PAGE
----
It’s a plan so sensible that you know party bigwigs on both sides will hate it…

The Atlantic‘s Conor Friedersdorf muses about something a little more radical:

Charles C.W. Cooke wonders what all the fuss is about:

​​I must confess that, while I accept that the history is certainly on the side of filling it, I have never found this debate especially meaningful. As I wrote when Antonin Scalia died, this is an entirely straightforward question, the details of which are the same at all times within the cycle. In our system, the president gets to nominate a justice, and the Senate gets to decide whether to accept that nomination, to reject that nomination, or, if it likes, to completely ignore that nomination. This was true in 2016, and it is true now. The game requires both players. If they are both willing, the vacancy is filled. If one is not willing, the vacancy remains. And that, ultimately, is all there is to it.

Since Ginsburg’s death, two GOP senators—Susan Collins of Maine and Lisa Murkowski of Alaska—have said they think the decision should be left to whoever wins the election. The Senate currently has a 53–47 Republican majority.

“The looming fight over the Supreme Court vacancy so far does not appear to have given either of the two major political parties much of an advantage in an incendiary campaign season,” Reuters reports. In its recent poll with Ipsos,

30% of American adults said that Ginsburg’s death will make them more likely to vote for Biden while 25% said they were now more likely to support Trump. Another 38% said that it had no impact on their interest in voting, and the rest said they were not sure.

Ginsburg’s death has brought in a record amount of donations for Democrats.

“Democratic donors gave more money online in the 9 p.m. hour Friday after Justice Ruth Bader Ginsburg’s death was announced—$6.2 million—than in any other single hour since ActBlue, the donation-processing site, was started 16 years ago,” reports The New York Times. “Then donors broke the site’s record again in the 10 p.m. hour when donors gave another $6.3 million—more than $100,000 per minute.”


FREE MARKETS

Donald Trump is still trying to milk the forced sale of TikTok to his own advantage. The president’s latest harebrained scheme on this front is to condition permission for the deal on compelling the company helping to pay for his new public-school propaganda initiatives.

More info on Trump’s proposal here. More info on the TikTok deal (now with Oracle and Walmart) here.

Meanwhile, a federal judge has temporarily blocked enforcement of Trump’s ban on the Tencent messaging app WeChat.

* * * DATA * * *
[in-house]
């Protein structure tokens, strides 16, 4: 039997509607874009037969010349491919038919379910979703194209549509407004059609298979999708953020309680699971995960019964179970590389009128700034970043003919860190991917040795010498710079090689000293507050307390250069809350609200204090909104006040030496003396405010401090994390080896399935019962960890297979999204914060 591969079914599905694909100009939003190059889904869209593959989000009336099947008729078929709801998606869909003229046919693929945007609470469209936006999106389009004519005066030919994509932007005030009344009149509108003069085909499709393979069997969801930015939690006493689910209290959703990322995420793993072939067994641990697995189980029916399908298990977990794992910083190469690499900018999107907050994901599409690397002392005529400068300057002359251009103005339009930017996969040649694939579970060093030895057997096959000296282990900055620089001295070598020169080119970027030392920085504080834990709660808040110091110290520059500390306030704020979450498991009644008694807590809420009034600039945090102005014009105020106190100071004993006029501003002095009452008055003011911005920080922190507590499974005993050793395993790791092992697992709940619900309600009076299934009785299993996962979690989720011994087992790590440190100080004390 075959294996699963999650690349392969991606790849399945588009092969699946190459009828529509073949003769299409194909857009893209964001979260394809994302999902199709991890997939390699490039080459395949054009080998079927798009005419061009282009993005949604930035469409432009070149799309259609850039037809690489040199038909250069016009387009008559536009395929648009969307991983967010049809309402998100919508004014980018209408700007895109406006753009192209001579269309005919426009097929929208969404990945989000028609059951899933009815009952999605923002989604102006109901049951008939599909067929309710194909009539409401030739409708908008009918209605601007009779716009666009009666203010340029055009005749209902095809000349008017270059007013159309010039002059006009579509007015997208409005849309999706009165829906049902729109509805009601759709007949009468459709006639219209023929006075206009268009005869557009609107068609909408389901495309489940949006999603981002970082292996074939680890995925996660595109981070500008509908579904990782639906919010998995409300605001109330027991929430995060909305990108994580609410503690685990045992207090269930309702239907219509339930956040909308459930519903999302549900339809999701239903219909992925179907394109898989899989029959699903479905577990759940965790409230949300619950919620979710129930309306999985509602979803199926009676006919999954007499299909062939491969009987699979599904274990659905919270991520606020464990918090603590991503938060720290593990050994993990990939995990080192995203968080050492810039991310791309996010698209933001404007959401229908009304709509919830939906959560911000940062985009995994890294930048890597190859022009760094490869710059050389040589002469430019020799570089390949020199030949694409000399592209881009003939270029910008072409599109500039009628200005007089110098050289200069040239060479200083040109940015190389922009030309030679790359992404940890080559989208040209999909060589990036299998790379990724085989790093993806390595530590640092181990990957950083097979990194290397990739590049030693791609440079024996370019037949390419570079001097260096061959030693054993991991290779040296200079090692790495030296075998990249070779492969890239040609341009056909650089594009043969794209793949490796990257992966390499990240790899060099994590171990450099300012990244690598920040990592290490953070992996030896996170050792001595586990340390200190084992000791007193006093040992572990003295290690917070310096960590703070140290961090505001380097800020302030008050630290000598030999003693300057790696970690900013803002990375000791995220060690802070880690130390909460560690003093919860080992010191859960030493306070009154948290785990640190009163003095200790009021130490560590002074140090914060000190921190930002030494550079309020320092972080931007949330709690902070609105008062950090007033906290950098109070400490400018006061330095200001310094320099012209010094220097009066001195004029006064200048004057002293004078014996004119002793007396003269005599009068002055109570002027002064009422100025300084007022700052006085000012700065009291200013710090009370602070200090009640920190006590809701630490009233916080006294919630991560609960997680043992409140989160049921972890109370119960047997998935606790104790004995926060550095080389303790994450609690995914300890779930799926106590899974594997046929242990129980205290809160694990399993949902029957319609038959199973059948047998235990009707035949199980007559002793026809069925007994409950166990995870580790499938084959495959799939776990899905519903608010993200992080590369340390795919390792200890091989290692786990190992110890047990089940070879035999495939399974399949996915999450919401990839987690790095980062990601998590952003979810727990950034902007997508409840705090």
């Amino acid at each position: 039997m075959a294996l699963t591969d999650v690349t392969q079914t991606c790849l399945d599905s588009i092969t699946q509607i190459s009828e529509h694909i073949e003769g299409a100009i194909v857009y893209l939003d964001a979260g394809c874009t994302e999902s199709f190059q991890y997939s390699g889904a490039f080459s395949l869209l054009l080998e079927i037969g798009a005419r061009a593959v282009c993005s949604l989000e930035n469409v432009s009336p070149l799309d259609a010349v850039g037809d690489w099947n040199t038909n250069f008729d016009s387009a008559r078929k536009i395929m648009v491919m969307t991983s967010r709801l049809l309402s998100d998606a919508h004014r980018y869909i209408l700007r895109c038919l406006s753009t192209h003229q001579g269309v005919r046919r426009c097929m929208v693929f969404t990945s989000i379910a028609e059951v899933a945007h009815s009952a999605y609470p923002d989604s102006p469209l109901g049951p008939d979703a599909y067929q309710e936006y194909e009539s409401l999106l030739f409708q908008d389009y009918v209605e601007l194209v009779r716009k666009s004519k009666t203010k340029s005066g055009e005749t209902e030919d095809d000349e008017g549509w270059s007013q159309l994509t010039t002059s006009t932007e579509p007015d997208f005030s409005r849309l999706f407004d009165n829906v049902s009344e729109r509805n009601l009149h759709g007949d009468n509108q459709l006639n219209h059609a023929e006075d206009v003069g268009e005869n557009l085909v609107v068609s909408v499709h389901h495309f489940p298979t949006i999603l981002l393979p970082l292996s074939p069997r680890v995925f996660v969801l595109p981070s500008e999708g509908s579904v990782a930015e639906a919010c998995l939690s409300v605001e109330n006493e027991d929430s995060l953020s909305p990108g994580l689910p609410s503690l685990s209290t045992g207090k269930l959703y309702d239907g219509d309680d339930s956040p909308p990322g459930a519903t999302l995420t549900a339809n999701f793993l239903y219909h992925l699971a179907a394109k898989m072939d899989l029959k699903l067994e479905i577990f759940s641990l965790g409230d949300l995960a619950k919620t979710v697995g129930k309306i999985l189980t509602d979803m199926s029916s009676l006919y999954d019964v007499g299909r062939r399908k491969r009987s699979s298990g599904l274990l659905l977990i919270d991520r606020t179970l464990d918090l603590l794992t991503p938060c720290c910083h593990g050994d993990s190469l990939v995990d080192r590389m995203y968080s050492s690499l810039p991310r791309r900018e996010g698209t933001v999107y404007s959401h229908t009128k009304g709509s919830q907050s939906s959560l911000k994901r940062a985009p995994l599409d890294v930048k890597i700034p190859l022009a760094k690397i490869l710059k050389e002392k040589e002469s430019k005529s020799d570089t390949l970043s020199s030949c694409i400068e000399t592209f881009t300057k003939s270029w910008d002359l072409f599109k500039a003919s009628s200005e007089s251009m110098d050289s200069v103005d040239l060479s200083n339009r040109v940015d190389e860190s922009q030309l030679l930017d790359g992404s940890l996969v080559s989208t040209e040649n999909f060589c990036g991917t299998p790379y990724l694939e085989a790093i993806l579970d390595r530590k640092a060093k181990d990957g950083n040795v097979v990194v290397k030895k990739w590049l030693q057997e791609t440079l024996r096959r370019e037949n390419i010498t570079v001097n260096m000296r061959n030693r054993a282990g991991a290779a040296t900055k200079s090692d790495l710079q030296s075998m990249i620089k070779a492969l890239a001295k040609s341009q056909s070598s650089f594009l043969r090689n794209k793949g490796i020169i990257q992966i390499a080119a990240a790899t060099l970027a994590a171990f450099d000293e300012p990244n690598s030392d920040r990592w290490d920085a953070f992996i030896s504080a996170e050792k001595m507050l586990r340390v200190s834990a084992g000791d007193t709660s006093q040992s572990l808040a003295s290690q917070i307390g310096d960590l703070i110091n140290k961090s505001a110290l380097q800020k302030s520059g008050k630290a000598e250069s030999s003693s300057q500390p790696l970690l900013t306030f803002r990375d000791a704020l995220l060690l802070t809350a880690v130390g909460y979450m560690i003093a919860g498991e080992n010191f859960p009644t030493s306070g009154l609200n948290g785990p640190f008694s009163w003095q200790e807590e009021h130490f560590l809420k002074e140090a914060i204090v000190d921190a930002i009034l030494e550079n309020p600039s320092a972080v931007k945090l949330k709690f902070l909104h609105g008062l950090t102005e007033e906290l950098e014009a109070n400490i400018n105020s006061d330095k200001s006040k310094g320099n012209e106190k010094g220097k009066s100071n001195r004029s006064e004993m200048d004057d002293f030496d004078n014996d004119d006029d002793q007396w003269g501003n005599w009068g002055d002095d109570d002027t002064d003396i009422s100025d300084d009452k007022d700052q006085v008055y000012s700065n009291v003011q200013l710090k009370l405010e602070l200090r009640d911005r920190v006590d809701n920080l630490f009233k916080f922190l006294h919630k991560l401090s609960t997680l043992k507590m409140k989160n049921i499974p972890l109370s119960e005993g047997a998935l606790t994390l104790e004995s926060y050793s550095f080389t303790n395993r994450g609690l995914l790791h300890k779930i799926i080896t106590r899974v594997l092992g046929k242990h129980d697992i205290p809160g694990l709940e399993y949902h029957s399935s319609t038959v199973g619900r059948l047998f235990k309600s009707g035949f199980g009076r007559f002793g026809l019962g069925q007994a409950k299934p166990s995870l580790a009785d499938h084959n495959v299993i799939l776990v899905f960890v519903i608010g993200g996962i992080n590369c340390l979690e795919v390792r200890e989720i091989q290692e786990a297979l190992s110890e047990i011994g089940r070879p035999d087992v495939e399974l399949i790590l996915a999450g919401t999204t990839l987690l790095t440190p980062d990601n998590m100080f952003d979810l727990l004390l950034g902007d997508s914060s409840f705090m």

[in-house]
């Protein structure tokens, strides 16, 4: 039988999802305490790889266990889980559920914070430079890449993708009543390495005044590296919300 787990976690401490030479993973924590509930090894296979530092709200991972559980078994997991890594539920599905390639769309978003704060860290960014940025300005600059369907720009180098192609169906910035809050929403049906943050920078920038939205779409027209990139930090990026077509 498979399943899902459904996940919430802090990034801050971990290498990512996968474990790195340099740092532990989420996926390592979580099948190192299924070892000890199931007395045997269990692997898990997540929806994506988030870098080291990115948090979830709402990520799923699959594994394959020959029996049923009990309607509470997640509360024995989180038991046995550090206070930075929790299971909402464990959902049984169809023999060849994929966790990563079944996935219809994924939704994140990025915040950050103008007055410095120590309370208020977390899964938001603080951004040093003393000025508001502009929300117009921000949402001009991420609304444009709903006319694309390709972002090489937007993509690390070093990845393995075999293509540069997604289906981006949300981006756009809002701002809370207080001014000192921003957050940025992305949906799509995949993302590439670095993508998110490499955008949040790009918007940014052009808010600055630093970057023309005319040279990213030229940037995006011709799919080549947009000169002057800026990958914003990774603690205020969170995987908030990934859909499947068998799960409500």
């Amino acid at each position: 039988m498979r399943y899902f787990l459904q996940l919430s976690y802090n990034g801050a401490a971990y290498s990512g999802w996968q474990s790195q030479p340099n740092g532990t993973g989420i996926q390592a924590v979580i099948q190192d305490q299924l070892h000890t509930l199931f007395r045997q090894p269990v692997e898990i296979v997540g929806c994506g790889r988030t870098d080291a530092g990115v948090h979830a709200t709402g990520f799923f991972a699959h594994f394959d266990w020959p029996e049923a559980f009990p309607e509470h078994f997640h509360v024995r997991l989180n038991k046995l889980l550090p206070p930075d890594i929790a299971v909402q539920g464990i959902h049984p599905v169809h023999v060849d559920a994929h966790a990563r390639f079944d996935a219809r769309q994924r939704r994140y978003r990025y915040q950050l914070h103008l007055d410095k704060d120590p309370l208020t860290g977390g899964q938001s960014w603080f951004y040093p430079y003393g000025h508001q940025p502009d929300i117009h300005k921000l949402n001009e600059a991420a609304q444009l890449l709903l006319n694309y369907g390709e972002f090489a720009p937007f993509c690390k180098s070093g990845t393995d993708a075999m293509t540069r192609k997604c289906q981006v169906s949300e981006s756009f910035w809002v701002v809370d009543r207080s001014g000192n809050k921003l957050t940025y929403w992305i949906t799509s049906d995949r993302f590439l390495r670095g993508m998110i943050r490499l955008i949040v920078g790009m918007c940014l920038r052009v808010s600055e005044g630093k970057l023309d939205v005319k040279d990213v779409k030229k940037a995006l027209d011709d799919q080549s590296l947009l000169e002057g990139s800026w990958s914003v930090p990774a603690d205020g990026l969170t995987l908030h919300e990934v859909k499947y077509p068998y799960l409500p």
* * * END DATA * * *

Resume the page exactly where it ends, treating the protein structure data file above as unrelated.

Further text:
FREE MINDS

Don’t be too alarmed about a new study purportedly showing that airplanes are super-risky for catching COVID-19.

So far, the Centers for Disease Control and Prevention (CDC) has “investigated 1,600 cases of people who flew while at risk of spreading the coronavirus,” notes The Washington Post. “But though the agency says some of those travelers subsequently fell ill, in the face of incomplete contact tracing information and a virus that incubates over several days, it has not been able to confirm a case of transmission on a plane.”

In other CDC news: At least several months after scientists, media, and the general public learned that COVID-19 is primarily spread through the air rather than infected surfaces, the U.S. Centers for Disease Control and Prevention is changing its COVID-19 guidance to reflect this.


QUICK HITS

• Virginia has wasted no time in stripping people of their Second Amendment rights since its new “red flag” law went into effect. “At least three dozen Virginia residents have been prohibited temporarily or permanently from having firearms or purchasing them based on a new state law letting courts decide they would be a danger to themselves or others,” reports the Associated Press.

• The U.S. Court of Appeals for the 9th Circuit “recently did something that is at once simple and radical,” says The Hill. The court “said the usual constitutional rules that apply to normal police all over the country also apply” to U.S. Immigration and Customs Enforcement.

• Thailand sees more mass protests against the monarchy.

• The Emmys were on last night, and people won things.

• “The percentage of Americans who say they have heard ‘a lot’ or ‘a little’ about QAnon has roughly doubled” since March, reports the Pew Research Center of its latest poll findings. “Democrats are somewhat more likely to have heard at least a little about these theories than Republicans (55% versus 39%, respectively).”

• Five ways that Justice Ginsburg’s death will affect the Supreme Court before her successor is confirmed.

• A headline you probably didn’t expect to see at the start of the year: “DOJ Designates New York City as an ‘Anarchist Jurisdiction.'”